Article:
It’s Autumn!

I’m going to do things a little differently this month.  While I try to focus on a certain region on this planet, I seem to be lacking the time to do posts and create the delicacies lately.  So I’m going to make this easier upon myself (especially since the new hockey season has begun which means I’m much busier than the summer months).

This month, we’re going to be talking about all things autumn and October.  In other words, I’m going to be sharing with you some of the things I love about this time of year.


Matthew Lucifer's autumn pic.
Matthew Lucifer’s autumn pic.

While I was shopping around at the local farmer’s market for mini pumpkins to use to decorate at home, I came across some interesting looking squash varieties and decided to pick them up.  They were called carnival squash and sweet dumpling squash.  While the mini pumpkins can’t be eaten, the carnival and sweet dumpling squash can.

The farmer told me how his wife had made them for him.  He exclaimed that it turned out so good.  Just treat it like a baked potato in the microwave, add butter, salt and pepper.  It tastes a lot like sweet potatoes or butternut squash.

Since this recipe was so simple, I decided to cut them up in half and roast them.  The results…the aroma alone smelled so good I couldn’t wait to dive in.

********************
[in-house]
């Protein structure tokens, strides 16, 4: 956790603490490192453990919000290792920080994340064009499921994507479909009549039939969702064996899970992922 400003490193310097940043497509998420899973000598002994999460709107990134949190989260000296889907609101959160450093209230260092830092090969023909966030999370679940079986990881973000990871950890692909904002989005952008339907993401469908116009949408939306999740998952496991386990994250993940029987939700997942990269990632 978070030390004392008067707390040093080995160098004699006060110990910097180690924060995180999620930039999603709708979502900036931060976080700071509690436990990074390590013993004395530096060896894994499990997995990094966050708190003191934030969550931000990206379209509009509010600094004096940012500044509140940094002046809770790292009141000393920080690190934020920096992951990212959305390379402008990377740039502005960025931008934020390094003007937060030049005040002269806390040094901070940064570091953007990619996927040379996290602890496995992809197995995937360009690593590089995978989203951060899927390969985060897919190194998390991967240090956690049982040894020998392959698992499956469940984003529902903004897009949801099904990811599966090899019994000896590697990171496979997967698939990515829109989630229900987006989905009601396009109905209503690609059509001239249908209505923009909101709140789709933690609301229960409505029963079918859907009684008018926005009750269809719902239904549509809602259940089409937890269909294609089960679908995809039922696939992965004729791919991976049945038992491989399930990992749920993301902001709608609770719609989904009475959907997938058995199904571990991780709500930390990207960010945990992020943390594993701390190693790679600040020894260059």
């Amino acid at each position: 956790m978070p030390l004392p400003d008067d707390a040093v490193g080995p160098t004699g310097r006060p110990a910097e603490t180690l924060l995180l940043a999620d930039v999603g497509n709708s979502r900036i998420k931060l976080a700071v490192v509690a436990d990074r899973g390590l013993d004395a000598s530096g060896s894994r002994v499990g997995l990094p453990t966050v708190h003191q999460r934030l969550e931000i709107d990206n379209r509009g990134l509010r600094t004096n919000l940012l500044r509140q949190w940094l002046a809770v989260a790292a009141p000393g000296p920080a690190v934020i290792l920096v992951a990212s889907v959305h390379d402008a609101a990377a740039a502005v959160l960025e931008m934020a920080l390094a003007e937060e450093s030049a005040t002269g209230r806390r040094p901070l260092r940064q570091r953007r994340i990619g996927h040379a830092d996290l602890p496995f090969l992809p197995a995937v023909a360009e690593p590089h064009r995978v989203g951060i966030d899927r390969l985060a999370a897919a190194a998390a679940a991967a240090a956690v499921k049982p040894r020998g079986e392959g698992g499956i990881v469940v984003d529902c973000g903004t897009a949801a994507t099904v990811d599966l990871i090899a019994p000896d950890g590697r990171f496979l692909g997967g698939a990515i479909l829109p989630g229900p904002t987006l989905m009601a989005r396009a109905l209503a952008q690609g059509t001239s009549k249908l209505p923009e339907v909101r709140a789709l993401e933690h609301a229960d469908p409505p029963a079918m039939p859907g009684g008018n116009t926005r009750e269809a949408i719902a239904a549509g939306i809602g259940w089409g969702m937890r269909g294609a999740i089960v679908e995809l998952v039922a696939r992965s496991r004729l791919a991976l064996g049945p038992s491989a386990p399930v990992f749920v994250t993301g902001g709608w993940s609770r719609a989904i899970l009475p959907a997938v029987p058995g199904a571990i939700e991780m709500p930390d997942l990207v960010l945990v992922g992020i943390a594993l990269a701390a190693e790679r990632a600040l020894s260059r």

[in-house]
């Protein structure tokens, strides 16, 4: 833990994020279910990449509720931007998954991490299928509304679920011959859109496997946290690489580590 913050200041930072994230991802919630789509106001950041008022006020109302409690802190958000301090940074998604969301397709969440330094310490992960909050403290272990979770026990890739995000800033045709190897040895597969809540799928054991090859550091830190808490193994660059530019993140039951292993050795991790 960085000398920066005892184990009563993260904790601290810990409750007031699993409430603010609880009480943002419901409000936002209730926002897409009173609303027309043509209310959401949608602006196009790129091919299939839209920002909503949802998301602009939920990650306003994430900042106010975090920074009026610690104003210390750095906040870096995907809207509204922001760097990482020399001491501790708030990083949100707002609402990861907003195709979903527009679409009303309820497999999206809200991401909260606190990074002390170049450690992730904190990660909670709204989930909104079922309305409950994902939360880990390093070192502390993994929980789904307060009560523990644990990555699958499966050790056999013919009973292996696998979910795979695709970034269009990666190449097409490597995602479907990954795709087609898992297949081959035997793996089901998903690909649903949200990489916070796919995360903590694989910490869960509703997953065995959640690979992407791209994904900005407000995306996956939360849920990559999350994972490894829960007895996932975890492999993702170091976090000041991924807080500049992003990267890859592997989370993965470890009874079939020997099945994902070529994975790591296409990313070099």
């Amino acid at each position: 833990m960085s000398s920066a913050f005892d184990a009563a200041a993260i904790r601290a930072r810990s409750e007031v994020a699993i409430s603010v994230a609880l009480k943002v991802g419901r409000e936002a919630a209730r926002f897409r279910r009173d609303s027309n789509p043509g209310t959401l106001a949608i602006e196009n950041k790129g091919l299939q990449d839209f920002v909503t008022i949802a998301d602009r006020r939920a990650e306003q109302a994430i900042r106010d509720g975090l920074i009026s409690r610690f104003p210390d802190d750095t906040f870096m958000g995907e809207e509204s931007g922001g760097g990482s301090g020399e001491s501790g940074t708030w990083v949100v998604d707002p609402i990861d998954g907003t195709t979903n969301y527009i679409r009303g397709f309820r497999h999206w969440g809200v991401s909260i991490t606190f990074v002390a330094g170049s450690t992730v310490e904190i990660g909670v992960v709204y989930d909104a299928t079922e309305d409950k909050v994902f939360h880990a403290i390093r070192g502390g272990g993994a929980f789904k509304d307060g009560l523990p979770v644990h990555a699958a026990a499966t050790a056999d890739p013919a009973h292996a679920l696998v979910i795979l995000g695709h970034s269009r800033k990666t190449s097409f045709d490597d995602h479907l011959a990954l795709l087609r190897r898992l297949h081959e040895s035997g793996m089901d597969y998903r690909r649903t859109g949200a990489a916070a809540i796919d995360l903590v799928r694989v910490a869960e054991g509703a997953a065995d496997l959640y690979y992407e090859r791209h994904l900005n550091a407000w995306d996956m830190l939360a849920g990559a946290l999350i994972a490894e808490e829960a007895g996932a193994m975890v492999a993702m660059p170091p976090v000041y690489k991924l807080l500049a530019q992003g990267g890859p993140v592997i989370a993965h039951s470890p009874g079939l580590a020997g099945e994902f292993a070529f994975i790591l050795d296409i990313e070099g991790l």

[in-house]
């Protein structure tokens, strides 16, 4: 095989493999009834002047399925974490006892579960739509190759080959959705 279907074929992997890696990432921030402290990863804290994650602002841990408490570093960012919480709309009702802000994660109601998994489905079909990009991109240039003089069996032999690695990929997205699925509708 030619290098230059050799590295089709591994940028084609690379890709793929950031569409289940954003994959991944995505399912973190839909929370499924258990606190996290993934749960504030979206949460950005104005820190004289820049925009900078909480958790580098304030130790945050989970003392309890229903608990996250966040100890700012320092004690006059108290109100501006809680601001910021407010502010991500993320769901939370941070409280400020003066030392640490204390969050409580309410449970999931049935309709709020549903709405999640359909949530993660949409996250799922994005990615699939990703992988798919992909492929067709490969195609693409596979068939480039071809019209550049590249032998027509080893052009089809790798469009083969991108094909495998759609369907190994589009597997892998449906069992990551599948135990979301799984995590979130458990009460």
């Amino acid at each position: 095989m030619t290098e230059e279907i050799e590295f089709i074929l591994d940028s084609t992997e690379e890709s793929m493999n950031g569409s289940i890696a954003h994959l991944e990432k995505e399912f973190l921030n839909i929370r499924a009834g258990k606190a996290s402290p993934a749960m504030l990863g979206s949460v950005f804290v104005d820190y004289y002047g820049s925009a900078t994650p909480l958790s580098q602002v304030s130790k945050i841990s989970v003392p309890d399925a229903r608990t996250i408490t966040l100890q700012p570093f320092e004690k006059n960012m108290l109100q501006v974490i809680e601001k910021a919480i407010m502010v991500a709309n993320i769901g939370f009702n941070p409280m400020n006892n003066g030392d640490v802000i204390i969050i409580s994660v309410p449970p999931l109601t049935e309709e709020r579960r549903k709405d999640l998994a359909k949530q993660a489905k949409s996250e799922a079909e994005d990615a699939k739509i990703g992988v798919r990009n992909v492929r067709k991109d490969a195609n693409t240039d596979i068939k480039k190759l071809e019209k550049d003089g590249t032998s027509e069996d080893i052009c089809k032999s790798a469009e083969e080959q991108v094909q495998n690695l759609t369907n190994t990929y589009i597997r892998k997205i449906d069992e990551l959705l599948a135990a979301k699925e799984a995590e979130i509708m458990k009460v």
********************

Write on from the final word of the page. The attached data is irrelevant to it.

1. Preheat oven to 375 degrees.

2. Meanwhile, cut carnival/sweet dumpling squash in half.

3. Remove the seeds and put to the side.

4. Place squash on baking sheet.  Drizzle with olive oil.  Add salt and pepper, sprinkle grated Romano or Parmesan cheese on top.

5. Bake for 20-30 minutes.  At the 20 minute mark, remove from oven.  Test to see if there are any hard spots left.  If so, return to the oven and bake for another 5-10 minutes until done.


If you like roasted pumpkin seeds this time of year, take the seeds you put aside from the squash (you don’t have to remove the guts from the seeds) and place them on a section of the same baking sheet as the squash. Drizzle olive oil over the seeds.  Add salt, pepper and the grated cheese.  You can remove the seeds from the tray at the 20 minute mark when you pull out the squash to test it.

The seeds taste amazing with the squash or with a salad.

Reading Material

During this time of year I like to pick up a gothic classic to read.  Last year, I read Frankenstein and The Strange Case of Dr. Jekyll and Mr. Hyde.  In previous years, it was Dracula, Rebecca, The Raven and The Picture of Dorian Gray.

This year, I’ll be reading Nathaniel Hawthorne’s The House of Seven Gables and the works of H.P. Lovecraft.  It’s important to read Hawthorne’s book first, because it is the book that inspired H.P. Lovecraft’s stories.

One of the reasons why I like to choose gothic classics this time of year is because I walk away with a better understanding of myself and the world.  Last year, I read Frankenstein because I was feeling a little bit like Frankenstein after receiving a cut across my neck from a surgery I had just 9 days before Halloween.  Usually you never think much about a cut, but when it appears in places like the neck or the face, it can unsettle you.

They say that reading classical literature will make you smarter.  It is true because you walk away with a greater appreciation and understanding of humanity and yourself.  These stories have survived centuries, not because they were good, but because they had an everlasting effect on your mind and your soul.  These are the stories that made you a different person after you read the tale.